UFC President Dana White asserted that he had ‘zero’ concerns over the organisation’s integrity, following reports of concerns over the bout between Darrick Minner and Shayilan Nuerdanbiek.

Asserting that he has ‘no update’ from the investigation which was opened last month, White spoke at a press conference after the weekend’s UFC 282.

He told a reporter: “I’m not worried about it at all. People ask me ‘What is the UFC going to do?’ We’re letting these guys know not to bet on fights.”

“Do you know what the outcome of this is? If I penalise them, they get cut. But they’re going to go to federal f***ing prison. Federal f***ing prison. 

“If you’re that stupid, and somebody else wants to do it, knock yourself out. There’s not enough money in it, to ruin your life, and not go to jail. Go to federal prison.”

Concerns were raised last month over the bout between Minner and Nuerdanbiek, with the UFC confirming that Don Best Sports, its integrity partner, was looking into the matter

Suspicious betting patterns on the fight were identified, leading several US-basedsportsbooks to raise concerns with US Integrity

As a result, investigationswere opened into the fight, which Nuerdanbiek won in a one-minute TKO stoppage. 

It is reported that insiders were made aware a knee injury sustained by Minner in the hours leading up to the fight. This allegedly led tosignificant wagering activity in Nuerdanbiek’s favour.

When asked for an update on the progress of the investigation, White noted: “How would I know? Do you think the people investigating call me and keep me in the loop on this? 

“Why would they tell me? There’s an investigation going on into a fight that’s been (allegedly) fixed. I know as much as you know.”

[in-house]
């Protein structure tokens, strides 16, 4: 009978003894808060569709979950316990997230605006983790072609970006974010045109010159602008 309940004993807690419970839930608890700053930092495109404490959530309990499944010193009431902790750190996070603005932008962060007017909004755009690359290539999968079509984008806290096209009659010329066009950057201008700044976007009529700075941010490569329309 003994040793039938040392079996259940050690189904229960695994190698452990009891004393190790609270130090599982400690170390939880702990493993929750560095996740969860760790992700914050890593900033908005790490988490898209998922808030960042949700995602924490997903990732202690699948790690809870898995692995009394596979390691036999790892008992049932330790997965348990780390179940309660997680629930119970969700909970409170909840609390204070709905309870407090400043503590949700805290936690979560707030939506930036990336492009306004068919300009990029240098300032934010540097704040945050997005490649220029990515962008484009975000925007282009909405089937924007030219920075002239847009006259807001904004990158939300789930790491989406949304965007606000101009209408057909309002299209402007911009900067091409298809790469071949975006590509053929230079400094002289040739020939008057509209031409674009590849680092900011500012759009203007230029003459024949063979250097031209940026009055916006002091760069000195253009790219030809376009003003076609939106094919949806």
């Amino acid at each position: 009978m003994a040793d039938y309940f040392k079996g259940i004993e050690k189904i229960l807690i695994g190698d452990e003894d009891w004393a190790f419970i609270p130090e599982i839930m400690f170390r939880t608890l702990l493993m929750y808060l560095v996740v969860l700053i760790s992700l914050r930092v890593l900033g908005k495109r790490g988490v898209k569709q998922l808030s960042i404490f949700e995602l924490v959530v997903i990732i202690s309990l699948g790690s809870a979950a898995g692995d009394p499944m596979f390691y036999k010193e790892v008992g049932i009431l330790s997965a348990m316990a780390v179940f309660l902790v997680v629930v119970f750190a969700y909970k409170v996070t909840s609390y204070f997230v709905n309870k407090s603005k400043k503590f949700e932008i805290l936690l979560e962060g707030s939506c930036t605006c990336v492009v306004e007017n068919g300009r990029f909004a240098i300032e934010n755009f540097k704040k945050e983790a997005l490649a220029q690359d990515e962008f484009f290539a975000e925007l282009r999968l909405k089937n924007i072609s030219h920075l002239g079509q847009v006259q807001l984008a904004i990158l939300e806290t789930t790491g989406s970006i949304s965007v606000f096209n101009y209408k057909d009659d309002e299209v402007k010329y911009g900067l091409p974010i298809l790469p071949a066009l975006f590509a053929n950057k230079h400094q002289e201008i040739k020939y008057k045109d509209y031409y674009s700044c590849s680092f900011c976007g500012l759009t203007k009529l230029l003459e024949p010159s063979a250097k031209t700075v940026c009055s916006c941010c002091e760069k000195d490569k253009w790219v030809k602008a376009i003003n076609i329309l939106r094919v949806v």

Recently, the Alcohol and Gaming Commission of Ontario (AGCO) ordered all operators in the province to stop accepting and offering bets on the UFC in the wake of the investigation. 

AGCO told operators that effectively immediately, they must cease their UFC offerings, noting that the situation has blurred lines with its standards around integrity issues and match fixing.

“The Standards exist to protect the betting public and to provide the necessary safeguards against odds manipulation, match-fixing and other integrity issues,” Tom Mungham, Registrar and CEO of the AGCO, told operators in a statement.

“This is not a decision we take lightly, knowing the popularity of UFC events in Ontario’s sportsbooks. However, the risks of insider betting on events and wagering integrity should be highly concerning to all. It certainly is to us.”

The controversy and integrity investigations came just weeks after the UFC placed a ban on its fighters from betting on any fight in the competition, not just those they partake in. 

Updating its Athlete Conduct Policy, the body noted that fighters are prohibited from betting on any UFC fight, regardless if they are involved or not, as the organisation sought to bolster its betting integrity mechanisms.

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